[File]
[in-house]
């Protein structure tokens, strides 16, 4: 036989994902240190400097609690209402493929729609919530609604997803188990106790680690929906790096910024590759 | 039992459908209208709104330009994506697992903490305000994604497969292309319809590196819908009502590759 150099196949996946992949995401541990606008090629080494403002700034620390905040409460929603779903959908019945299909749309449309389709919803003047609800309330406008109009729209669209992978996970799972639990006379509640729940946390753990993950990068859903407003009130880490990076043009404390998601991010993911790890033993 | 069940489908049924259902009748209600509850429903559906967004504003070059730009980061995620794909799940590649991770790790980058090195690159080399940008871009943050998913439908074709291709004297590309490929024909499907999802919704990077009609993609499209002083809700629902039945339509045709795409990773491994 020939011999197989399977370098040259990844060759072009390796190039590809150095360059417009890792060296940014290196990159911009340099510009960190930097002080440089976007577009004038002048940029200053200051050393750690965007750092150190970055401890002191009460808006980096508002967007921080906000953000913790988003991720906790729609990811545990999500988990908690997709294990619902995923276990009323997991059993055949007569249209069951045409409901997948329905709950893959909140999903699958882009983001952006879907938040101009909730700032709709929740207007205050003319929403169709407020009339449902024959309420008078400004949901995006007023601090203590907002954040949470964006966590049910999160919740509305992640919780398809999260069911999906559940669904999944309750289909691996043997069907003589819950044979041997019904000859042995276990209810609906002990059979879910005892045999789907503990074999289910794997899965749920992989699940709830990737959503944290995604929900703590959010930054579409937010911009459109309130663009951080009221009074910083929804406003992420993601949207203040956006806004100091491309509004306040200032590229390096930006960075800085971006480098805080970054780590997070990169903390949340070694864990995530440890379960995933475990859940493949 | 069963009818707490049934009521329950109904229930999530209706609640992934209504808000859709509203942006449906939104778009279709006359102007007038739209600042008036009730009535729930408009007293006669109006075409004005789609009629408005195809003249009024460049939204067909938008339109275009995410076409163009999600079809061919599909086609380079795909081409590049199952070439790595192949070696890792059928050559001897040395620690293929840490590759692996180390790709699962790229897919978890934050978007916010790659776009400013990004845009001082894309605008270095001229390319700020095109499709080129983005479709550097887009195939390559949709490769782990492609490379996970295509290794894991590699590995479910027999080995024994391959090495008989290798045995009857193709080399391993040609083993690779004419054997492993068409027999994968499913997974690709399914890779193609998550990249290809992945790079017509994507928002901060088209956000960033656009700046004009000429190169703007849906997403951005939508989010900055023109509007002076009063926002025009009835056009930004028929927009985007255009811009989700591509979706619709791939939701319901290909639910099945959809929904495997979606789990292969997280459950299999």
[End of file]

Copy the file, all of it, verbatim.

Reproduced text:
[in-house]
């Protein structure tokens, strides 16, 4: 036989994902240190400097609690209402493929729609919530609604997803188990106790680690929906790096910024590759 | 039992459908209208709104330009994506697992903490305000994604497969292309319809590196819908009502590759 150099196949996946992949995401541990606008090629080494403002700034620390905040409460929603779903959908019945299909749309449309389709919803003047609800309330406008109009729209669209992978996970799972639990006379509640729940946390753990993950990068859903407003009130880490990076043009404390998601991010993911790890033993 | 069940489908049924259902009748209600509850429903559906967004504003070059730009980061995620794909799940590649991770790790980058090195690159080399940008871009943050998913439908074709291709004297590309490929024909499907999802919704990077009609993609499209002083809700629902039945339509045709795409990773491994 020939011999197989399977370098040259990844060759072009390796190039590809150095360059417009890792060296940014290196990159911009340099510009960190930097002080440089976007577009004038002048940029200053200051050393750690965007750092150190970055401890002191009460808006980096508002967007921080906000953000913790988003991720906790729609990811545990999500988990908690997709294990619902995923276990009323997991059993055949007569249209069951045409409901997948329905709950893959909140999903699958882009983001952006879907938040101009909730700032709709929740207007205050003319929403169709407020009339449902024959309420008078400004949901995006007023601090203590907002954040949470964006966590049910999160919740509305992640919780398809999260069911999906559940669904999944309750289909691996043997069907003589819950044979041997019904000859042995276990209810609906002990059979879910005892045999789907503990074999289910794997899965749920992989699940709830990737959503944290995604929900703590959010930054579409937010911009459109309130663009951080009221009074910083929804406003992420993601949207203040956006806004100091491309509004306040200032590229390096930006960075800085971006480098805080970054780590997070990169903390949340070694864990995530440890379960995933475990859940493949 | 069963009818707490049934009521329950109904229930999530209706609640992934209504808000859709509203942006449906939104778009279709006359102007007038739209600042008036009730009535729930408009007293006669109006075409004005789609009629408005195809003249009024460049939204067909938008339109275009995410076409163009999600079809061919599909086609380079795909081409590049199952070439790595192949070696890792059928050559001897040395620690293929840490590759692996180390790709699962790229897919978890934050978007916010790659776009400013990004845009001082894309605008270095001229390319700020095109499709080129983005479709550097887009195939390559949709490769782990492609490379996970295509290794894991590699590995479910027999080995024994391959090495008989290798045995009857193709080399391993040609083993690779004419054997492993068409027999994968499913997974690709399914890779193609998550990249290809992945790079017509994507928002901060088209956000960033656009700046004009000429190169703007849906997403951005939508989010900055023109509007002076009063926002025009009835056009930004028929927009985007255009811009989700591509979706619709791939939701319901290909639910099945959809929904495997979606789990292969997280459950299999």